1. Jesus feeds “about four thousand people” with seven loaves and a few small fishes.  He has leftovers afterward.  (1-10)
  2. Some Pharisees ask for a sign.  Jesus refuses.  (11-13)
  3. Jesus speaks metaphorically about the yeast of Pharisees and of Herod Antipas.  His Apostles take him literally.  (14-21)
  4. Jesus cures a blind man at Bethsaida.  (22-26)
  5. Jesus confesses Jesus to be the Christ.  (27-30)
  6. Jesus predicts his death and resurrection.  Peter rebukes him.  Jesus rebukes Peter then says that anyone who would follow must take up his own cross.  (31-38)

Jesus was surrounded by people who were oblivious–metaphorically blind–to his identity.  Peter grasped that Jesus was the Christ–the Messiah–yet misunderstood what that meant.  And, as for Pharisees demanding a sign, why was another multiplication of food insufficient?

God comes to us in many ways, including Bible stories.  As I reflect on my childhood Christian education, I do not recall many discussions of the nuances of morally difficult stories.  There was a great biblical whitewashing in Sunday School.  I prefer the Bible straight up, a stiff drink of narrative theology, if you will.  This good, stiff drink can prove uncomfortable sometimes, but so be it.  Even when I scratch my head and ask myself,

Huh? What?,

I prefer that reality to comfortable ignorance.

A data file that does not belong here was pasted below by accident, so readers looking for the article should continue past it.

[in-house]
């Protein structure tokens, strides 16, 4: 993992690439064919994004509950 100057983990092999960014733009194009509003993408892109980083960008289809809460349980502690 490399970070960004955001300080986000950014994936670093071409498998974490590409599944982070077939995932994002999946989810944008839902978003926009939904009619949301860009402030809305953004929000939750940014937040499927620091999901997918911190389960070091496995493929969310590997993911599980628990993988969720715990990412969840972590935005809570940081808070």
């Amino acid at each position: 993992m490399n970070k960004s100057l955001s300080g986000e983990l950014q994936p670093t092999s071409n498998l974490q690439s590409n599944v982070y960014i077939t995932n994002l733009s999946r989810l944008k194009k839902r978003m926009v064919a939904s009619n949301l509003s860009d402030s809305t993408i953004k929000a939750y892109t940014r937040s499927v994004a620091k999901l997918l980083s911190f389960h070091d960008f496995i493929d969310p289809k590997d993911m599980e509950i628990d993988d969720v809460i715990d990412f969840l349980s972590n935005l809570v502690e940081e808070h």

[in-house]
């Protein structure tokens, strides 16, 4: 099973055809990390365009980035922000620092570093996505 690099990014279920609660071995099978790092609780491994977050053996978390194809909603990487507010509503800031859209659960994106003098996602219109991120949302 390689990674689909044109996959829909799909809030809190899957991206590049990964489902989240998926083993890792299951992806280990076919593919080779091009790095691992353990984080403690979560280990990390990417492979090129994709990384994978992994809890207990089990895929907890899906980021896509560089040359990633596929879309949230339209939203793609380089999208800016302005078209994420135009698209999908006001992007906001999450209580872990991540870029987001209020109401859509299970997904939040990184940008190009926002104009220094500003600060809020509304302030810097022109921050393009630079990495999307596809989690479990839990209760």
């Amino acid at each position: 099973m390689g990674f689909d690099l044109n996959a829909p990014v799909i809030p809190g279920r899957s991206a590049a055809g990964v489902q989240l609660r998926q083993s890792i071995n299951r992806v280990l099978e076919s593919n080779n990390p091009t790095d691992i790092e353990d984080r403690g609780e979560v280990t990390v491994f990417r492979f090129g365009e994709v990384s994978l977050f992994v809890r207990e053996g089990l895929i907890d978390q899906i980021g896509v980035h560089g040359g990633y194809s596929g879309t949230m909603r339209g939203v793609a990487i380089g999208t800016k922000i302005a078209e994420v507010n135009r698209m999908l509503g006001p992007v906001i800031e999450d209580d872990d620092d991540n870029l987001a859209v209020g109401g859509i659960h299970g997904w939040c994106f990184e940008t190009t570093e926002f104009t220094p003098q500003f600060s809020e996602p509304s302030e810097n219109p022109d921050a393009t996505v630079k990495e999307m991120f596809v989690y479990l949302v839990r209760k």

We meet Jesus in print via Bible stories  yet others encountered him in the flesh.  And many of them were confused.  You, O reader, and I have the advantage of hindsight. But we are also subject to confusion.  Nevertheless, such confusion can turn into knowledge of the truth, as it did in the case of Peter.  He, of course, took up his cross (literally).  Our crosses might not prove as costly, but what if they do?  Are we prepared for that?

KENNETH RANDOLPH TAYLOR

MAY 16, 2012 COMMON ERA

THE FEAST OF SAINTS ANDREW FOURNET AND ELIZABETH BICHIER, COFOUNDERS OF THE DAUGHTERS OF THE CROSS; AND SAINT MICHAEL GARICOITS, FOUNDER OF THE PRIEST OF THE SACRED HEART OF BETHARRAM

THE FEAST OF SAINT JOHN NEPOMUCENE, ROMAN CATHOLIC PRIEST

THE FEAST OF THE MARTYRS OF SUDAN

THE FEAST OF TE WERA HAURAKI, ANGLICAN MISSIONARY

+++++++++++++++++++++++++++++++++++++++++++++++++++++++++++++++++++++++++++

Adapted from this post:

http://lenteaster.wordpress.com/2012/05/16/devotion-for-the-fifteenth-and-sixteenth-days-of-lent-lcms-daily-lectionary/

+++++++++++++++++++++++++++++++++++++++++++++++++++++++++++++++++++++++++++